Stamp Duty South Australia

At iSelect, we can help you learn more about how to calculate your stamp duty. In this article, we’ll give you some tips on how to prepare and we’ll even include a handy calculator to help you estimate your stamp duty in SA below.

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What is Stamp Duty?

Ok, first things first. Stamp duty is basically a land transfer tax on all real estate purchases in not just South Australia, but across the country. The state of purchase, property price, and location can all factor into how much stamp duty you’ll be required to pay. Like other taxes, the funds usually go towards state infrastructure projects and services. Also, it’s not an ‘ongoing’ tax. You only pay stamp duty once per property at the time of purchase, usually within 30 days of settlement. So, when budgeting, it’s just an initial outlay, not an ongoing addition to your mortgage.

What’s a land transfer duty?

You’re probably more familiar with the term ‘stamp duty’. ‘Land transfer duty’ is the same thing, but perhaps a clearer term for the one-off payment relating to the transfer of land. It can also be referred to as ‘transfer duty’ for this reason.

How does the Stamp Duty Calculator SA work?

Don’t stress. The Stamp Duty Calculator SA is super easy to use. All you need to do is enter some simple info and it does all the hard work for you.

Here’s the basic info you’ll need to plug into the Stamp Duty Calculator SA:

  • The state or territory of the property you’re buying (we’re assuming SA!).
  • The purchase price of the property. Generally speaking, the higher the price, the higher the stamp duty.
  • How much you’re borrowing.
  • Whether it’s a primary residence or an investment property. Investment properties can sometimes attract a higher amount.
  • The type of build or property. Is it a new build? An existing home?

And the result is?

Once all your info is entered, you’ll get a breakdown of not just the stamp duty estimate but also the possible mortgage registration fee and transfer fee. If you’re eligible for any government concessions, you’ll also be notified. This might include any grants like the First Home Owner Grant. This info can be handy to have when budgeting, as these bits and pieces can often be forgotten while looking for a home and sorting out your mortgage.

Is the Stamp Duty Calculator SA accurate?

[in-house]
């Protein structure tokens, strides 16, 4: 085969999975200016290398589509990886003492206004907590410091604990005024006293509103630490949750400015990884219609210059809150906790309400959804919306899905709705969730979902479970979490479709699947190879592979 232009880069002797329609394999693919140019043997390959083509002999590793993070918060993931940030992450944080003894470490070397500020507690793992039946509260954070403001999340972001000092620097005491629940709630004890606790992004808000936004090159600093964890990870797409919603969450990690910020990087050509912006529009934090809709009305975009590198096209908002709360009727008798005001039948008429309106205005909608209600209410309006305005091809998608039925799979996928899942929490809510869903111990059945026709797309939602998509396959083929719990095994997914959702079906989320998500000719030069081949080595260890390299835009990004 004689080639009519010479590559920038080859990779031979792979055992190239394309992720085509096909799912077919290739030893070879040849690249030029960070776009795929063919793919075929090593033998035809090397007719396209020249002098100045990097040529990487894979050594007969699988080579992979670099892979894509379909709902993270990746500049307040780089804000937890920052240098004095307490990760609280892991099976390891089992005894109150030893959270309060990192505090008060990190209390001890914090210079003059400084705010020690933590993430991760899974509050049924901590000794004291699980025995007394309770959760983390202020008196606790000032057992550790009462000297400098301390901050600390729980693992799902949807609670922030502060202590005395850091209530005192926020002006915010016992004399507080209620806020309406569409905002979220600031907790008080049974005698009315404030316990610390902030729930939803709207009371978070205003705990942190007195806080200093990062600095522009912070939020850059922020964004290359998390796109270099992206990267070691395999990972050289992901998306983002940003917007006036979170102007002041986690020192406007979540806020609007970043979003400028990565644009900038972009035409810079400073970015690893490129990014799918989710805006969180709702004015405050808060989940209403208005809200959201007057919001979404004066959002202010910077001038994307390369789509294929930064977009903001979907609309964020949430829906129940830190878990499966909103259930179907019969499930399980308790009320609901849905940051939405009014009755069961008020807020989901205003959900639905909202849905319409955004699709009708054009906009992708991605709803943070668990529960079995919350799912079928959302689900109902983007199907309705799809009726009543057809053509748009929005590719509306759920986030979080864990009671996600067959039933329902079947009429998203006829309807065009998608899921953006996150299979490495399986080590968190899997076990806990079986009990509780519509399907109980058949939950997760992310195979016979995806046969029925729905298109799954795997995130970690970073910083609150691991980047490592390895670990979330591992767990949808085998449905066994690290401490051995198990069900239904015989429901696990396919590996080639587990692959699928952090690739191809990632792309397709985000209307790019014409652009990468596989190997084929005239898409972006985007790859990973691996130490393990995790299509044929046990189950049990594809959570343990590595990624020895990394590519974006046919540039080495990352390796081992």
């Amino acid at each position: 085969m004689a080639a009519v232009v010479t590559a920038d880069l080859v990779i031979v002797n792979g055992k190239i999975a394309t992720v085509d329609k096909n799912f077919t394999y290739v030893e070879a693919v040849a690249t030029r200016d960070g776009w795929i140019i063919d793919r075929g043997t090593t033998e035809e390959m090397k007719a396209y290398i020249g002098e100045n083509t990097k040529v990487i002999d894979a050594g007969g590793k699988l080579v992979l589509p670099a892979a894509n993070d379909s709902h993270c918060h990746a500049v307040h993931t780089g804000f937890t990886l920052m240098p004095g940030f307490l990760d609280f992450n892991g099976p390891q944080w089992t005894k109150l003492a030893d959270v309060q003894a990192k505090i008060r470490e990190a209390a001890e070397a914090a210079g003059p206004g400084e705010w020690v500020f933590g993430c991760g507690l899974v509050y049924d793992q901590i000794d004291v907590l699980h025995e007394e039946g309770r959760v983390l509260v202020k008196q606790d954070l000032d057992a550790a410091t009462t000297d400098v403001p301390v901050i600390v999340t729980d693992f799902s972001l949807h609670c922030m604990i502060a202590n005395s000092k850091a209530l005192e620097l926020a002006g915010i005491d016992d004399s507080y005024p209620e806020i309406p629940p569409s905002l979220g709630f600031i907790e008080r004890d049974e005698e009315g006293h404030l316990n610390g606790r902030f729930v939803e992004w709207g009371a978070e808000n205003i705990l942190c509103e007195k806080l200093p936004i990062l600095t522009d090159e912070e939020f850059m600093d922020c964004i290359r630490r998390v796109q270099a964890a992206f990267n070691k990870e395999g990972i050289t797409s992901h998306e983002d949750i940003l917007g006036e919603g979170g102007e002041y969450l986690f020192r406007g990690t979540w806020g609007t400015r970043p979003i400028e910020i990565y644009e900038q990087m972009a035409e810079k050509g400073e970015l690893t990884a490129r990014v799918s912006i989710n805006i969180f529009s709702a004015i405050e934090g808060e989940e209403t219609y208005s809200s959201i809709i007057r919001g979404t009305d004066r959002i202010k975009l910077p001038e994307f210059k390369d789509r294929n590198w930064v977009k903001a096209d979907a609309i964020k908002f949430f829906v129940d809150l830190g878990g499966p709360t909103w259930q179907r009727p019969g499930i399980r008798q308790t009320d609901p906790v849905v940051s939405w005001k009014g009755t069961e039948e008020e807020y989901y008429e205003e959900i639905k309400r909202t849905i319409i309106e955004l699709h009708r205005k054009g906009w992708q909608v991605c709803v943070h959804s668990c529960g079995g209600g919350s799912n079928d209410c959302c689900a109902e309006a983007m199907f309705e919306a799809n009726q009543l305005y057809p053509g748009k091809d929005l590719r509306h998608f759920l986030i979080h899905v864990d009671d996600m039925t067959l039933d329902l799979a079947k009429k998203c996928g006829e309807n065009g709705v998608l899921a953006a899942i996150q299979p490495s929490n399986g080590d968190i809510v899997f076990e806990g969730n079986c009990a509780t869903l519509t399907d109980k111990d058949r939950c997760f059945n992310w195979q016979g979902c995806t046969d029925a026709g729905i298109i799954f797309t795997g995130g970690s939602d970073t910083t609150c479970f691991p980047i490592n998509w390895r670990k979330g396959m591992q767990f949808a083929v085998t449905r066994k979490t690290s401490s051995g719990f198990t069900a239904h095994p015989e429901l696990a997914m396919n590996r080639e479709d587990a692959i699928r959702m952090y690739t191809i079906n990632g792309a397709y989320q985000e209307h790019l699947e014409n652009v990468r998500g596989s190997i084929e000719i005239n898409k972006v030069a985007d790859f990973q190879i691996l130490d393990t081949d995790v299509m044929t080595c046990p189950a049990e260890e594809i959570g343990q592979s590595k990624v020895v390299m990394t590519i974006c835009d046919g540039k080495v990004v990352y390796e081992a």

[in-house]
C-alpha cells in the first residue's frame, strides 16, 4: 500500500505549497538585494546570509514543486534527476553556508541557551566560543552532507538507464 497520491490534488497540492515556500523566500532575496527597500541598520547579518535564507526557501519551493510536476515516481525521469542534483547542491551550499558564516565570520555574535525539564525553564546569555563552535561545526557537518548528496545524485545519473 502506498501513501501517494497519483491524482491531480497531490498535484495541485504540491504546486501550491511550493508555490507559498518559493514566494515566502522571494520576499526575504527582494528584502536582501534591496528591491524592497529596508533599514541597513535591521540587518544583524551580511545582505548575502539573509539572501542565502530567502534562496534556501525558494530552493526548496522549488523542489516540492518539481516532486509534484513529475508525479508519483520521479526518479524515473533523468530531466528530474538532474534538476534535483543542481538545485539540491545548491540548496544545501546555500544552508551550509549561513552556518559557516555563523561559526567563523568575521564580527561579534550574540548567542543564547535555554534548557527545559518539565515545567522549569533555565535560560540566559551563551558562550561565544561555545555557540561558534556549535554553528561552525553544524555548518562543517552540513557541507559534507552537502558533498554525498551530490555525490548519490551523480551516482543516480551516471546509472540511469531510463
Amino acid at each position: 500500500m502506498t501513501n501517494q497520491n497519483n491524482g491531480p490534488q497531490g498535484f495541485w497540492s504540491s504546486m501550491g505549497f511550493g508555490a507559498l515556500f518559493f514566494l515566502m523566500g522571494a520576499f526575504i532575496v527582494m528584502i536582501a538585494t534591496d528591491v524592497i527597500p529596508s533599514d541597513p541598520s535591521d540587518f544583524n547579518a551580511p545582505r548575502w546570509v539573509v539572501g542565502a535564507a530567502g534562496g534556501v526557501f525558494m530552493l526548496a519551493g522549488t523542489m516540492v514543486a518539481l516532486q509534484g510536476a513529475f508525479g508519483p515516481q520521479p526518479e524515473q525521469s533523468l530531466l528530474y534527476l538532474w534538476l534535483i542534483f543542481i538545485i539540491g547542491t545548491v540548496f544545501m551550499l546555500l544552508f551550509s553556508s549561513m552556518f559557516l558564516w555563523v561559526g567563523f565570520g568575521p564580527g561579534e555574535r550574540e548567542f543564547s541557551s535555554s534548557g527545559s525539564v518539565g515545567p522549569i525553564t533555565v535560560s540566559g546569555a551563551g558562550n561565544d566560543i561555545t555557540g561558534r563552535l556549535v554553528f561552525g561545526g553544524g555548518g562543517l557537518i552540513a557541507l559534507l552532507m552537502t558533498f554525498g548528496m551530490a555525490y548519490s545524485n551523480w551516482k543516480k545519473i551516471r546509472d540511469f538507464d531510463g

You should always use these calculators as a guide rather than as fact. The true costs will come from the state government, but the calculator does its best to give you as accurate an answer as possible. Always check with the relevant state bodies for the final amount. If the information entered is accurate in regards to the value of the property, the location, and property type, you should get a fairly reliable response.

What other factors can affect stamp duty?

We’ve listed a few factors already that can impact the cost of stamp duty, such as location and property price. Depending on your circumstances, there could be some other factors that affect the cost of stamp duty in SA.

  • Foreign investment: Foreign purchasers of land in SA can incur an additional foreign ownership charge, which is currently 7% of the value of the interest in the land.
  • Inherited property: If you inherit a property from a family member, usually due to death or divorce, there may not be a requirement to pay stamp duty.
  • First time home owner: While there is currently no concession on stamp duty itself, if you’re a first home buyer in SA, you may be eligible for a $15,000 grant from the government towards the purchase.

What other fees might I have to pay?

As mentioned earlier, the Stamp Duty Calculator SA will also display some other expenses.

  • Mortgage registration fee: This covers the cost of registering your mortgage. In short, the securing of your property to the loan. This is a standard fee on any mortgage.
  • Transfer fee: This is the fee to transfer the ownership to yourself from the current owner. This fee is calculated based on the value of the property.

Could I qualify for a stamp duty exemption?

There are a few instances where you may not be required to pay stamp duty in South Australia. For example, exemptions may include:

  • The transfer from a deceased estate: This generally applies if you’re the beneficiary under a will.
  • Domestic partnership transfers: If you’re transferring ownership of your property within your domestic partnership.
  • Transfer of farming property: This is only if the transfer is between family members.

What about stamp duty on Investment Properties?

Government Duty Charges are generally different when you’re buying an investment property as opposed to a home you’re going to live in. However, in South Australia, this currently doesn’t apply.

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Last updated: 23/06/2021